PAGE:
If it sounds like the ECS has a big job, that’s because it does. But, as with every internal system, the ECS can get thrown out of whack.
The ECS has two main parts: cannabinoids and cannabinoids receptors. The two interact like a lock-and-key system, with cannabinoids binding to receptors and triggering widespread physiological effects.
Our bodies naturally produce cannabinoids that bind to CB1 and CB2 receptors1 in the ECS. But still, sometimes we develop deficiencies2. Phytocannabinoids (cannabinoids that come from plants like hemp) can pick up some of the slack.*
Before you think that CBD can replace your body’s own cannabinoids, it’s important to understand that the compound has some limits. Unlike other cannabinoids, CBD does not bind directly with receptors, but it can still interact with them.
While more research is still needed to understand the role CBD plays in our ECS, there is early insight into the process. As Mignon Walker, M.D., director of SLIP Emotional Resistance Building explains, “CBD’s overall impact is to restore balance and reduce inflammation.*”
Medical cannabis expert and double-board certified doctor, Dave Gordon, M.D., agrees that CBD’s ability to influence the ECS is what makes it such a versatile tool. “CBD is an extremely valuable therapy, and we can think of its benefits in different ways,” he says.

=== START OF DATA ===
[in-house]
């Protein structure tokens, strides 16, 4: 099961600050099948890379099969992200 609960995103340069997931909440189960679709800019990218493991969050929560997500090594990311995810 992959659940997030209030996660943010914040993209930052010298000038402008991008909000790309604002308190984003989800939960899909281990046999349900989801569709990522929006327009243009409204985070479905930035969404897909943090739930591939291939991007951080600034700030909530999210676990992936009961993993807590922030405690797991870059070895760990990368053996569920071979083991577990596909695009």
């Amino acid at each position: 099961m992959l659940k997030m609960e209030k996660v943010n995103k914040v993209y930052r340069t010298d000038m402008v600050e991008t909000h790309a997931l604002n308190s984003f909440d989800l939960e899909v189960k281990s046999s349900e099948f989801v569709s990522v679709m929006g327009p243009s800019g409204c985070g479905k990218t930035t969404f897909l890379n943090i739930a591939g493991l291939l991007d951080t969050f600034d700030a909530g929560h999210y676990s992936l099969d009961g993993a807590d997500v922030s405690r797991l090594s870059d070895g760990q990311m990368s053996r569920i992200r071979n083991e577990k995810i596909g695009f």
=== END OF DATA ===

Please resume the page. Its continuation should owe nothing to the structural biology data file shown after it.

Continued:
“CBD addresses the root causes of why we get sick,” Gordon goes on to explain. “For example, too much inflammation is part of the root causes of nearly every single chronic condition, and CBD helps reduce too much inflammation, thus potentially helping so many different individuals and issues. CBD helps balance an overactive nervous system, which again is a key root cause of so many different issues, like anxiety, depression, insomnia, gastrointestinal issues, and trauma responses just to name a few.”*
Now that we’ve established how CBD works within our bodies, let’s dig into what the research says about the possible effects and use cases for CBD.